Rhythm creates expectation.
I mean, duh. How I did not put this into words earlier is a complete mystery, because it's something that's been on the tip of my brain for a long time. I wish I were better musically with rhythm. I'm not as good as I want to be. I can dance with an insane and accurate rhythm to melt concrete, but for whatever reason, when it comes to making music, I get overly wrapped up in agogics. It's very frustrating, because I often feel it all working in the moment, but it never seems to translate that well when I listen back.
Anyway, teaching is so simultaneously mundane and fascinating. If you pay attention, things like the above will just slip from your lips at the most unexpected moments. That particular phrase fell out to an eight year old who was playing a piece called, "Tiger Stalking." I explained to him that there was no way anyone was going to be surprised if he played the ROAR! cluster after a series of arhythmic nonsense. They're not set up to expect anything in time, and if there is no expectation, then there's no suspense. Then I played it for him in rhythm, and even though he knew exactly what was coming, I still managed to get a genuine gasp and jump after a carefully timed fermata. So even if he forgets that "rhythm creates expectation," which I doubt he will, after our lengthy experimentation and laborious counting, I will not forget it. I needed the reminder probably more than he did.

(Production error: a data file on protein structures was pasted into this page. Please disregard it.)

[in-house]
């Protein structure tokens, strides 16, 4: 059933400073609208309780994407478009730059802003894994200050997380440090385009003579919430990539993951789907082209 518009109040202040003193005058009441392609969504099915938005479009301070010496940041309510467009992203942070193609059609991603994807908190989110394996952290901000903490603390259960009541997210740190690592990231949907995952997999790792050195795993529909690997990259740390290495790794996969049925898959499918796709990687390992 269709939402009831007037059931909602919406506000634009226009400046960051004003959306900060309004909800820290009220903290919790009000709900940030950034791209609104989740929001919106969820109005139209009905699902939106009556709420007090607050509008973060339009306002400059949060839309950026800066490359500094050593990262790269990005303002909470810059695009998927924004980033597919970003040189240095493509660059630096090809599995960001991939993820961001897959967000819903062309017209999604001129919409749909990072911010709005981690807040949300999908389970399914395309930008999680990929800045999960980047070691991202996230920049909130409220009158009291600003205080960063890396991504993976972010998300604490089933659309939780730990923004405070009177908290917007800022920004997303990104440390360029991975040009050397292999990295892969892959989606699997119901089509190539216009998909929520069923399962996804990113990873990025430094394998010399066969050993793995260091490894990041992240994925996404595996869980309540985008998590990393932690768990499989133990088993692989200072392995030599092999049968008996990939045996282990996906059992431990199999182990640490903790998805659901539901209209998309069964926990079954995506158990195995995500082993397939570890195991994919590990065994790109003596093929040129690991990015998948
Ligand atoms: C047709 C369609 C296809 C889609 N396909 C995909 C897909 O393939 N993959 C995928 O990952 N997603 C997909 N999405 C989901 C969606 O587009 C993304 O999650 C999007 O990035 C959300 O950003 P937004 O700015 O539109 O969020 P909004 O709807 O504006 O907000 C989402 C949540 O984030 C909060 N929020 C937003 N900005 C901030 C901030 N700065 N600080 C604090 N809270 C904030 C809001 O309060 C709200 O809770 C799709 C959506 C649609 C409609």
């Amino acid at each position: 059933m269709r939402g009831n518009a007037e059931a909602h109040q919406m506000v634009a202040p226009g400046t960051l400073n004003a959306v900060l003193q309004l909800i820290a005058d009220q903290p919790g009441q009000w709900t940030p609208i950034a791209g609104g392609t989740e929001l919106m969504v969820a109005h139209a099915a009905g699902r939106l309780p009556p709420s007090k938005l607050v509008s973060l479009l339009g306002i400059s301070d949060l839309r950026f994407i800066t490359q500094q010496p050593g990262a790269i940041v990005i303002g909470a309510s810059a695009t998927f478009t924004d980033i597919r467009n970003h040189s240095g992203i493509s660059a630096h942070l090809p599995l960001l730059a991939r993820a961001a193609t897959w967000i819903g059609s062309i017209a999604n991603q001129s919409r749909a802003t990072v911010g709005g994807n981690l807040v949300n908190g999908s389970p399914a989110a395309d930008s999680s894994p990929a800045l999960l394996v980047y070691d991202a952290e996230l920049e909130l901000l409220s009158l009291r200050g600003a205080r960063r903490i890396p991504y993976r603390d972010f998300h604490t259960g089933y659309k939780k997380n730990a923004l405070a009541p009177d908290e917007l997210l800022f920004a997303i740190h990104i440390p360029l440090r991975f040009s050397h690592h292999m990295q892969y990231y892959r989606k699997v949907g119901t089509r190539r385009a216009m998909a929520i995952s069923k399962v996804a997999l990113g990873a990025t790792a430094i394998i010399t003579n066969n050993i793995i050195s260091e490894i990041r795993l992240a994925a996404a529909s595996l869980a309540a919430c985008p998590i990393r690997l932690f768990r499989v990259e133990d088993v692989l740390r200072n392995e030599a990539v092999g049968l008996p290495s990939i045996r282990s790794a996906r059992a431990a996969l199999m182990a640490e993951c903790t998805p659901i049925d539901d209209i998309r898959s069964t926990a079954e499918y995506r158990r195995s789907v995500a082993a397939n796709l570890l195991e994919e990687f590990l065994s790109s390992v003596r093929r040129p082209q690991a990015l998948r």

Go on ahead, now. Apply that to life. Because, of course, like almost all of this other dribble, this too can be considered a metaphor.
Here we go, Day 197: https://ia600808.us.archive.org/2/items/Improv22712/20120227152734.mp3